Over the weekend, as you celebrate with your tapping fingers, your new-found freedom to solicit alternative news and views from various blogs and news sites in Malaysia, spare a little thought for the aging strongmen.

From reports I have heard, these strongmen are fearful of death. Years ago, I heard a story that Lee Kuan Yew checked into Singapore General Hospital for some prostate problem and interrogated his bowing and scraping doctors about every minute detail of his scans, and every single figure printed on his urine and blood test result forms. I suppose, to paraphrase TS Eliot, he saw the eternal Footman snicker, and was, in short, afraid.

These strongmen are equally fearful of losing their grip on the millions of their countrymen, and of losing the adulation and fear they once inspired. This may explain why Lee Kuan Yew still insists on trying to dominate the Singapore Cabinet and Parliament, and why Mahathir still spews out racist rubbish online.

Perhaps this is the one overwhelming reason why they fear death: it is the ultimate loss of control over their populations, whom they once kept captive and in thrall.

I am sure dictators do have feelings, yet I cannot summon up much sympathy for Mahathir and Lee.

Last days of the Termite?

I am reminded of scenes from two decades ago, of the last days of Romanian strongman Nicolae Ceausescu, making his last public speech in Bucharest. He knew his time was up, because the crowd began to boo him – unthinkable in the past. He left the public square in a helicopter soon afterwards.

Can we Sarawakians raise our voices together, to chorus a resounding “boo” to our own home-grown strongman, when we vote in the upcoming state election and then the 13th General Election? The Chief Minister has been in power for 28 long and filthy years.

Will he watch his empire crumble? I doubt it. But you never know. After all, who could have predicted Mahathir, Marcos and Suharto living out their final days, watching events overtaking them?

4 Comments »

  1. […] in Oxford street in London like what happened in after 1987. It will do you good if you could check this article up,” The Chief Minister has been in power for 28 long and filthy years.’  or better still […]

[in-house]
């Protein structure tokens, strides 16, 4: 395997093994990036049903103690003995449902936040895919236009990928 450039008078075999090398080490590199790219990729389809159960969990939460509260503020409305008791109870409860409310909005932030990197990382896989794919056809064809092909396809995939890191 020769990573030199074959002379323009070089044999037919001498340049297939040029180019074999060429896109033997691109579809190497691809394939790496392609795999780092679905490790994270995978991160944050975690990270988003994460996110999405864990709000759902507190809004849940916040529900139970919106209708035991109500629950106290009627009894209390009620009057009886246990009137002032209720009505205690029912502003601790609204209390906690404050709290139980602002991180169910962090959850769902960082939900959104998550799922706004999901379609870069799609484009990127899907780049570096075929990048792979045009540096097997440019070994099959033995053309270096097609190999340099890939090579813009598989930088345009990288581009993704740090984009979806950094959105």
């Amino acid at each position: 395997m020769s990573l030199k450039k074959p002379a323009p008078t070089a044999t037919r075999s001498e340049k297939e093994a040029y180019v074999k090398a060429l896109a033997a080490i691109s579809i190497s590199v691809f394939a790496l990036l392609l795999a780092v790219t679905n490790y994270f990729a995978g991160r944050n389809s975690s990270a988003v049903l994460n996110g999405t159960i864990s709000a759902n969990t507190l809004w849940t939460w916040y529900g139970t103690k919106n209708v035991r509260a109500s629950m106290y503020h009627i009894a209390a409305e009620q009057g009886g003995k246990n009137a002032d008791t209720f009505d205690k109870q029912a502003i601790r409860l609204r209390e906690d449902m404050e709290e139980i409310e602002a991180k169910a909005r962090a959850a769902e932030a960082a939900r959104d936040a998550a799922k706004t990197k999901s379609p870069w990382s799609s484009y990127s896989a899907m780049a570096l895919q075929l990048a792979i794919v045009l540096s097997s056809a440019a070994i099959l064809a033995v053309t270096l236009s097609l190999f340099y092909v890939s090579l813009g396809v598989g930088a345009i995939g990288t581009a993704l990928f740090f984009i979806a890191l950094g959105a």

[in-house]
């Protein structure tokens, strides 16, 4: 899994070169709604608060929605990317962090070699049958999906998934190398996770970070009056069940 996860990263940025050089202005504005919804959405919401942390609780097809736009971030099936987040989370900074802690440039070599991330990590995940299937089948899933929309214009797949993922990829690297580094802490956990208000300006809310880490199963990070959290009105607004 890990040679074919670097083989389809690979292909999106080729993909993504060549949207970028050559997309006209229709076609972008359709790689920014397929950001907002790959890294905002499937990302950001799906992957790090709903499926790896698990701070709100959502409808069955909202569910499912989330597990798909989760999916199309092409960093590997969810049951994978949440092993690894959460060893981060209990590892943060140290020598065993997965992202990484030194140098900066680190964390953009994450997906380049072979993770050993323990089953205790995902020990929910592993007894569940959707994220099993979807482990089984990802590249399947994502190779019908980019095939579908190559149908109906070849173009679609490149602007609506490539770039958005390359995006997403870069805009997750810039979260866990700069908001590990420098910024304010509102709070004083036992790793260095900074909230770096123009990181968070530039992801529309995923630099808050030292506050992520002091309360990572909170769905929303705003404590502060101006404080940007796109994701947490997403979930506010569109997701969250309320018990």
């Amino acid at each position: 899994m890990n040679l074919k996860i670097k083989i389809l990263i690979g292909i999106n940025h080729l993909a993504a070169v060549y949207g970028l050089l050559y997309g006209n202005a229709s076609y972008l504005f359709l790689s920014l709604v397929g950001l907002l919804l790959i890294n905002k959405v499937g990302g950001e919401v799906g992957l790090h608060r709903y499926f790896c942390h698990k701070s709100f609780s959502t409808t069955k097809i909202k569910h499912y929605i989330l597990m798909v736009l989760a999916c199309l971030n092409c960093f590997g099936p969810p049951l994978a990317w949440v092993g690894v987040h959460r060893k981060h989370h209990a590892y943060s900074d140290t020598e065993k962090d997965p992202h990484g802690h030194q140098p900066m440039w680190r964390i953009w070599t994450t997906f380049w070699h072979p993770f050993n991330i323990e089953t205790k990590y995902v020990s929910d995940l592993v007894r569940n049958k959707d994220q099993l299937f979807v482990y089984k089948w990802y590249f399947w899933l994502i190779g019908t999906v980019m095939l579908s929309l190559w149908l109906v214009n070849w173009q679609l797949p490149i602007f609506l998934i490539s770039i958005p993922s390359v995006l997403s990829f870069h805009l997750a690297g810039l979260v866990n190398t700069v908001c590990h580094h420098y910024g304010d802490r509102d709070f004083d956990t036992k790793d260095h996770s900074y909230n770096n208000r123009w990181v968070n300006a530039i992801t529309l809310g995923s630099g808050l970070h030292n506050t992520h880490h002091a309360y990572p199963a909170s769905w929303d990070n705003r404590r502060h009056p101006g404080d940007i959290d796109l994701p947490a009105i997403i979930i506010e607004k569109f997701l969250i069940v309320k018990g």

Pingback by BN Sarawak”CM Taib or Sng Bashing Time” « Audie61’s Weblog — November 15, 2009 @ 10:34 PM | Reply

  2. “Dictators have feeling too” – feelings for their wives and children, oh ya!
    They don’t care for their country and the people. It’s wealth and power that they want and it’s never enough and somehow ‘conscience’ simply fail to register in them.

    Comment by Jong — November 14, 2009 @ 12:49 PM | Reply

  3. We may not live to see this day very unfortunately.Many of this evil strongmen, i am afraid will outlive us many times over.
    There is a saying,good man dies young.The rich and filthy rubbish will continue to live longer on their often futile and soulless journey.The poors who cant afford proper medical care ,will die earlier.The riches live on and brings misery to this earth.
    Leo Tolstoy at the age of forty-one,believing that he has encountered death itself. “the death of Ivan Iiyich’ described a man fighting his inevitable end,and ask the existential question:why must a good person be taken before his time?Mahatir,LKY and white termite are definitely not in that category.
    “This sickness is not unto death”(John 11.4).But still Lazarus died.
    Lord! Give us weak eyes for things of no account,and eyes of full clarity in all your truth.

    Comment by wilson — November 14, 2009 @ 9:26 AM | Reply

    • “The Death of Ivan Ilyich”—-that is one powerful story, dude. Required reading for all human beings, because each and every one of us is going to live it and die it, too.

      Comment by 'Nother fellow — November 14, 2009 @ 10:03 PM | Reply


RSS feed for comments on this post. TrackBack URI

Leave a Reply

Fill in your details below or click an icon to log in:

WordPress.com Logo

You are commenting using your WordPress.com account. Log Out /  Change )

Google photo

You are commenting using your Google account. Log Out /  Change )

Twitter picture

You are commenting using your Twitter account. Log Out /  Change )

Facebook photo

You are commenting using your Facebook account. Log Out /  Change )

Connecting to %s

This site uses Akismet to reduce spam. Learn how your comment data is processed.

Create a free website or blog at WordPress.com.

%d bloggers like this: